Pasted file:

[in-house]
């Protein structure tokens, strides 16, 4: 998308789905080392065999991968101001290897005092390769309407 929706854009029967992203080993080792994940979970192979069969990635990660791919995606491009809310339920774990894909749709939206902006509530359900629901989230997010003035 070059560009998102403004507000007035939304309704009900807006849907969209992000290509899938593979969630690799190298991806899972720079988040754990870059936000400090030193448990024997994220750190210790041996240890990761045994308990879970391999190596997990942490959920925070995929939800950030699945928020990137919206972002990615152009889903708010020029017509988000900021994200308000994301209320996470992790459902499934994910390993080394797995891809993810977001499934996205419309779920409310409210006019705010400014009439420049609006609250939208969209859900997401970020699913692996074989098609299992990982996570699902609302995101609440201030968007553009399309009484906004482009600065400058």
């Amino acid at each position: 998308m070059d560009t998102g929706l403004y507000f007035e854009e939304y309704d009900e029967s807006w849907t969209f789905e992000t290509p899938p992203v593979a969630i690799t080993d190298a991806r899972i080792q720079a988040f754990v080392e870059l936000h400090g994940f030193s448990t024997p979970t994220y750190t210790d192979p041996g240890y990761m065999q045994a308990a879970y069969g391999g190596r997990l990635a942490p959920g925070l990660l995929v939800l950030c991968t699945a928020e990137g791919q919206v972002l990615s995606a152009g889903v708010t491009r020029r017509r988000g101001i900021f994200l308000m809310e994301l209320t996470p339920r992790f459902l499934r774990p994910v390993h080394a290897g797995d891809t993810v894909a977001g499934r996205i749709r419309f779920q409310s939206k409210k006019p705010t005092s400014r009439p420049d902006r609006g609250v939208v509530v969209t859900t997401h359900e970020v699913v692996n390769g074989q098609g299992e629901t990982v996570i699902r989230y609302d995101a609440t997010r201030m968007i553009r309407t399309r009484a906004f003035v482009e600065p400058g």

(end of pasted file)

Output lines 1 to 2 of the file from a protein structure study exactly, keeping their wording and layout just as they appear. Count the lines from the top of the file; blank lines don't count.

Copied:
[in-house]
């Protein structure tokens, strides 16, 4: 998308789905080392065999991968101001290897005092390769309407 929706854009029967992203080993080792994940979970192979069969990635990660791919995606491009809310339920774990894909749709939206902006509530359900629901989230997010003035 070059560009998102403004507000007035939304309704009900807006849907969209992000290509899938593979969630690799190298991806899972720079988040754990870059936000400090030193448990024997994220750190210790041996240890990761045994308990879970391999190596997990942490959920925070995929939800950030699945928020990137919206972002990615152009889903708010020029017509988000900021994200308000994301209320996470992790459902499934994910390993080394797995891809993810977001499934996205419309779920409310409210006019705010400014009439420049609006609250939208969209859900997401970020699913692996074989098609299992990982996570699902609302995101609440201030968007553009399309009484906004482009600065400058």